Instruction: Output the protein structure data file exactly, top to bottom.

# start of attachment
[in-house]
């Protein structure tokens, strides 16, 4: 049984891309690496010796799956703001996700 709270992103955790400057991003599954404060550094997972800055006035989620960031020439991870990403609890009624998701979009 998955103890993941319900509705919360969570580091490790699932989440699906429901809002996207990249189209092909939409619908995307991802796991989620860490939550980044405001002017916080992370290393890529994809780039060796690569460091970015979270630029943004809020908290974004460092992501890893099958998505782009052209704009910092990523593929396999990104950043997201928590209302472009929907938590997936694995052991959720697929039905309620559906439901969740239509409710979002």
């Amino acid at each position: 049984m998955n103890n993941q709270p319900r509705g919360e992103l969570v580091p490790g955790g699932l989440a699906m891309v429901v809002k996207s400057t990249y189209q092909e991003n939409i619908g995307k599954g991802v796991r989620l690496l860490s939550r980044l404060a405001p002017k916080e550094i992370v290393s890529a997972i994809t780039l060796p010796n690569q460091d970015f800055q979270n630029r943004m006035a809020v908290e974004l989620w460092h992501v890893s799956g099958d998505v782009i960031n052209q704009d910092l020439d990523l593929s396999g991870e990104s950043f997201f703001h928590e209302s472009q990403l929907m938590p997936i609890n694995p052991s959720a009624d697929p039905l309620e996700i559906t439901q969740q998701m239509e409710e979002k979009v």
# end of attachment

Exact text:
[in-house]
């Protein structure tokens, strides 16, 4: 049984891309690496010796799956703001996700 709270992103955790400057991003599954404060550094997972800055006035989620960031020439991870990403609890009624998701979009 998955103890993941319900509705919360969570580091490790699932989440699906429901809002996207990249189209092909939409619908995307991802796991989620860490939550980044405001002017916080992370290393890529994809780039060796690569460091970015979270630029943004809020908290974004460092992501890893099958998505782009052209704009910092990523593929396999990104950043997201928590209302472009929907938590997936694995052991959720697929039905309620559906439901969740239509409710979002």
């Amino acid at each position: 049984m998955n103890n993941q709270p319900r509705g919360e992103l969570v580091p490790g955790g699932l989440a699906m891309v429901v809002k996207s400057t990249y189209q092909e991003n939409i619908g995307k599954g991802v796991r989620l690496l860490s939550r980044l404060a405001p002017k916080e550094i992370v290393s890529a997972i994809t780039l060796p010796n690569q460091d970015f800055q979270n630029r943004m006035a809020v908290e974004l989620w460092h992501v890893s799956g099958d998505v782009i960031n052209q704009d910092l020439d990523l593929s396999g991870e990104s950043f997201f703001h928590e209302s472009q990403l929907m938590p997936i609890n694995p052991s959720a009624d697929p039905l309620e996700i559906t439901q969740q998701m239509e409710e979002k979009v």